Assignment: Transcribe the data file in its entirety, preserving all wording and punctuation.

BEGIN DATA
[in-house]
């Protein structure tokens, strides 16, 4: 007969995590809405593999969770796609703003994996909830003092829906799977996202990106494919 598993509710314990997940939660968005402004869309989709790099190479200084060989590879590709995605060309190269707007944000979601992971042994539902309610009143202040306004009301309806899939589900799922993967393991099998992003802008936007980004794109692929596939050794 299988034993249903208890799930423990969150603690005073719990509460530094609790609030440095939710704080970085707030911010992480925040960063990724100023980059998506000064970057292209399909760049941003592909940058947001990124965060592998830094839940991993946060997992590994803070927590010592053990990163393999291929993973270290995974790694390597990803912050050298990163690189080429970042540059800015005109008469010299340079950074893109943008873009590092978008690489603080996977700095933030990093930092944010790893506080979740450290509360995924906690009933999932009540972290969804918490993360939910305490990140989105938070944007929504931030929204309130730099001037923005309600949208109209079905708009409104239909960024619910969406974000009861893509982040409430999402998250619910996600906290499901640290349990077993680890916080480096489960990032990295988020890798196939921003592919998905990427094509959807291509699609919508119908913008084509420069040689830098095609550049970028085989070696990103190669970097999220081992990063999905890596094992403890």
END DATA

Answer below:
[in-house]
């Protein structure tokens, strides 16, 4: 007969995590809405593999969770796609703003994996909830003092829906799977996202990106494919 598993509710314990997940939660968005402004869309989709790099190479200084060989590879590709995605060309190269707007944000979601992971042994539902309610009143202040306004009301309806899939589900799922993967393991099998992003802008936007980004794109692929596939050794 299988034993249903208890799930423990969150603690005073719990509460530094609790609030440095939710704080970085707030911010992480925040960063990724100023980059998506000064970057292209399909760049941003592909940058947001990124965060592998830094839940991993946060997992590994803070927590010592053990990163393999291929993973270290995974790694390597990803912050050298990163690189080429970042540059800015005109008469010299340079950074893109943008873009590092978008690489603080996977700095933030990093930092944010790893506080979740450290509360995924906690009933999932009540972290969804918490993360939910305490990140989105938070944007929504931030929204309130730099001037923005309600949208109209079905708009409104239909960024619910969406974000009861893509982040409430999402998250619910996600906290499901640290349990077993680890916080480096489960990032990295988020890798196939921003592919998905990427094509959807291509699609919508119908913008084509420069040689830098095609550049970028085989070696990103190669970097999220081992990063999905890596094992403890």